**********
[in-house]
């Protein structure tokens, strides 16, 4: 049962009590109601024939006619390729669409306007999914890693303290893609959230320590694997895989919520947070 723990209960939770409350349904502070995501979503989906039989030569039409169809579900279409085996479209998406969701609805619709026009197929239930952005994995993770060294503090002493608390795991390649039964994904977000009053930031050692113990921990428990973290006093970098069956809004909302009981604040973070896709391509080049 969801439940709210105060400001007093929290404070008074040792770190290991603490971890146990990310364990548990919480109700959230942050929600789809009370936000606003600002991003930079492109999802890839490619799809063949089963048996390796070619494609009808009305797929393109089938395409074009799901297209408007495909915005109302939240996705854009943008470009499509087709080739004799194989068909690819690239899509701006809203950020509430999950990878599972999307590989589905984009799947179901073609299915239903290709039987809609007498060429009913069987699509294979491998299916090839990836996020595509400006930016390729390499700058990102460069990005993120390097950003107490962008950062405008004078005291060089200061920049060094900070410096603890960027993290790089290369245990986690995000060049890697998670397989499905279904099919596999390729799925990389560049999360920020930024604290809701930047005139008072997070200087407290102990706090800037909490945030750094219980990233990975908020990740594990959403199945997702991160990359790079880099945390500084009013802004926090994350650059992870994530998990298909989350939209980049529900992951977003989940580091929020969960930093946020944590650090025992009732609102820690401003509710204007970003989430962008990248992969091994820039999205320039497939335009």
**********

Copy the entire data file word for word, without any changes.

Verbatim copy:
[in-house]
């Protein structure tokens, strides 16, 4: 049962009590109601024939006619390729669409306007999914890693303290893609959230320590694997895989919520947070 723990209960939770409350349904502070995501979503989906039989030569039409169809579900279409085996479209998406969701609805619709026009197929239930952005994995993770060294503090002493608390795991390649039964994904977000009053930031050692113990921990428990973290006093970098069956809004909302009981604040973070896709391509080049 969801439940709210105060400001007093929290404070008074040792770190290991603490971890146990990310364990548990919480109700959230942050929600789809009370936000606003600002991003930079492109999802890839490619799809063949089963048996390796070619494609009808009305797929393109089938395409074009799901297209408007495909915005109302939240996705854009943008470009499509087709080739004799194989068909690819690239899509701006809203950020509430999950990878599972999307590989589905984009799947179901073609299915239903290709039987809609007498060429009913069987699509294979491998299916090839990836996020595509400006930016390729390499700058990102460069990005993120390097950003107490962008950062405008004078005291060089200061920049060094900070410096603890960027993290790089290369245990986690995000060049890697998670397989499905279904099919596999390729799925990389560049999360920020930024604290809701930047005139008072997070200087407290102990706090800037909490945030750094219980990233990975908020990740594990959403199945997702991160990359790079880099945390500084009013802004926090994350650059992870994530998990298909989350939209980049529900992951977003989940580091929020969960930093946020944590650090025992009732609102820690401003509710204007970003989430962008990248992969091994820039999205320039497939335009």